The following year, in the fall of 2011, I and two of my brothers would accompany my parents back to their childhood homes in Chikan village.
Until 2011, my parents had only visited China once in 60 years since immigrating to Canada. Their last visit to China was 20 years prior when they only visited Hoiping to handle some issues regarding the deed of my Dad’s house in Chikan. Hence, my parents never got to visit Chikan.
As we entered my Dad’s childhood home, he had a look of anticipation that I hadn’t seen since I took him to an NHL hockey game many years prior. The old was new again. The new was familiar. And the familiar made him smile.
My Dad pointed to a staircase where as a child, he sat and watched his mother labour in her illness before her death. It was a sadness that I would help him find some peace with, 3 years later.
When we reached my Mom’s village, curious onlookers came out to greet us. My Mom told them her name and asked if anyone knew who she was. An elderly woman came forward and said she knew her… only by name, as their last meeting was over 60 years ago as teenagers.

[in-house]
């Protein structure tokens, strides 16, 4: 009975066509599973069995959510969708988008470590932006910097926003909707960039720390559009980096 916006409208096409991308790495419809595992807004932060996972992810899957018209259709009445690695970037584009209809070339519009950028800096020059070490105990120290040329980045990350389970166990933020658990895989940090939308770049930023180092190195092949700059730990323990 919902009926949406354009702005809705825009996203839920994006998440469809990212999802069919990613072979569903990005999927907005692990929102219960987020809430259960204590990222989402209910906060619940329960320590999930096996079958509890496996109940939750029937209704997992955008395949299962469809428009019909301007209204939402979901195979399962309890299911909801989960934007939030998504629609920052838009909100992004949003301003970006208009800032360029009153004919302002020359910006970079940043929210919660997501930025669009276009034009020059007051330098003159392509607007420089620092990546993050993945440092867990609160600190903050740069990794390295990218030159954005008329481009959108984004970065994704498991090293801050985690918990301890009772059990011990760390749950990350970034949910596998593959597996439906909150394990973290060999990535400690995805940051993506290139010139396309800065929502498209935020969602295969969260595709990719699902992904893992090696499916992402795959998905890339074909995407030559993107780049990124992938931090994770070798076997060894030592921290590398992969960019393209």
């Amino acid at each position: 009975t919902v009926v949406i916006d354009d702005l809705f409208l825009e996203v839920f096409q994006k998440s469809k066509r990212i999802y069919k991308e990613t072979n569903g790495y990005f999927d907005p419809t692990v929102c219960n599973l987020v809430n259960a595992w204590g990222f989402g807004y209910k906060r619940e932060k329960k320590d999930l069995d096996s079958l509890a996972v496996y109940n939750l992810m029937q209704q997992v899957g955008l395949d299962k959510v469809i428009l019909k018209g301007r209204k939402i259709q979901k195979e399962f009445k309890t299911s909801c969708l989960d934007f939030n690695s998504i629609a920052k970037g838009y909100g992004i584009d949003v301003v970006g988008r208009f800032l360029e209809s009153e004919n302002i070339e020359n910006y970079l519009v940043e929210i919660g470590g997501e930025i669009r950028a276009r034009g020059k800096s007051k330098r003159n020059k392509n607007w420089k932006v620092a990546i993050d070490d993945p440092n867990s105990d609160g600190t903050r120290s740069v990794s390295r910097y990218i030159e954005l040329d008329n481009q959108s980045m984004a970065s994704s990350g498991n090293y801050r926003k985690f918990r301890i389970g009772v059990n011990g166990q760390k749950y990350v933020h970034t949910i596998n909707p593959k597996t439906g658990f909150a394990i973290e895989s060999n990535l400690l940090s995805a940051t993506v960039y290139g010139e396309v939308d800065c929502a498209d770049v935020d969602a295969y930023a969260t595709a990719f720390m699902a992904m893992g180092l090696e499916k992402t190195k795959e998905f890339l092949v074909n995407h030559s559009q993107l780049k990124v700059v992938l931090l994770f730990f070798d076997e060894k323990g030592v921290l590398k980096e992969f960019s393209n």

It was as if my Mom had found a long lost sister. Like teenagers, my Mom and this elderly woman quickly caught up on 60 years of gossip. My Mom devoted much of her life to making a family of my Dad, me and my four brothers and never really seemed to have any close girlfriends to speak of. My heart beamed, to know that for a fleeting moment, she found that female bond which had been absent for so long.
We later headed into the town centre of Chikan village renowned for their clay pot rice dishes. My Mom said that as a child she dreamt of eating Chikan’s clay pot rice dishes but was too poor to afford it. Sixty years later, her dream came true.
Just three months ago, I returned to Chikan with my parents for a second time. This time, we located the grave of my Dad’s mother. My Grandmother’s grave was located across 30 yards of rugged farming land. Initially, it was decided that due to my Dad’s lack of mobility that only me and my brothers would approach the grave to pay our respects.